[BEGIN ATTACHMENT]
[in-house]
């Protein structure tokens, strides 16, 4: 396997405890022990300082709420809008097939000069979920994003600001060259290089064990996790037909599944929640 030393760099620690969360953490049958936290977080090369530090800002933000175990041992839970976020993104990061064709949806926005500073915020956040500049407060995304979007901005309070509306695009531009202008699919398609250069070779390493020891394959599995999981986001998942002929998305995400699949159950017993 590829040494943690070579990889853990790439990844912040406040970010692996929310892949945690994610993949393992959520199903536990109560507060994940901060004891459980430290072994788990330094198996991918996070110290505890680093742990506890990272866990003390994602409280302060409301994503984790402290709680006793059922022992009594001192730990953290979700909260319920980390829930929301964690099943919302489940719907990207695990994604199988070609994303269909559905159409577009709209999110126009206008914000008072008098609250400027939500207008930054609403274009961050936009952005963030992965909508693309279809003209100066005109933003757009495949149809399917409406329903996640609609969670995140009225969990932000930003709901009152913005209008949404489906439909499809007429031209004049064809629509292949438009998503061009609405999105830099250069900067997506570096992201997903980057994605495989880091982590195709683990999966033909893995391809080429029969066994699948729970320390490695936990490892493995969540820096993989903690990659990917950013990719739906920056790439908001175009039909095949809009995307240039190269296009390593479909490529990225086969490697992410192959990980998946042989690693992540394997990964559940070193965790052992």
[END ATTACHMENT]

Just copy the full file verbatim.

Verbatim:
[in-house]
């Protein structure tokens, strides 16, 4: 396997405890022990300082709420809008097939000069979920994003600001060259290089064990996790037909599944929640 030393760099620690969360953490049958936290977080090369530090800002933000175990041992839970976020993104990061064709949806926005500073915020956040500049407060995304979007901005309070509306695009531009202008699919398609250069070779390493020891394959599995999981986001998942002929998305995400699949159950017993 590829040494943690070579990889853990790439990844912040406040970010692996929310892949945690994610993949393992959520199903536990109560507060994940901060004891459980430290072994788990330094198996991918996070110290505890680093742990506890990272866990003390994602409280302060409301994503984790402290709680006793059922022992009594001192730990953290979700909260319920980390829930929301964690099943919302489940719907990207695990994604199988070609994303269909559905159409577009709209999110126009206008914000008072008098609250400027939500207008930054609403274009961050936009952005963030992965909508693309279809003209100066005109933003757009495949149809399917409406329903996640609609969670995140009225969990932000930003709901009152913005209008949404489906439909499809007429031209004049064809629509292949438009998503061009609405999105830099250069900067997506570096992201997903980057994605495989880091982590195709683990999966033909893995391809080429029969066994699948729970320390490695936990490892493995969540820096993989903690990659990917950013990719739906920056790439908001175009039909095949809009995307240039190269296009390593479909490529990225086969490697992410192959990980998946042989690693992540394997990964559940070193965790052992």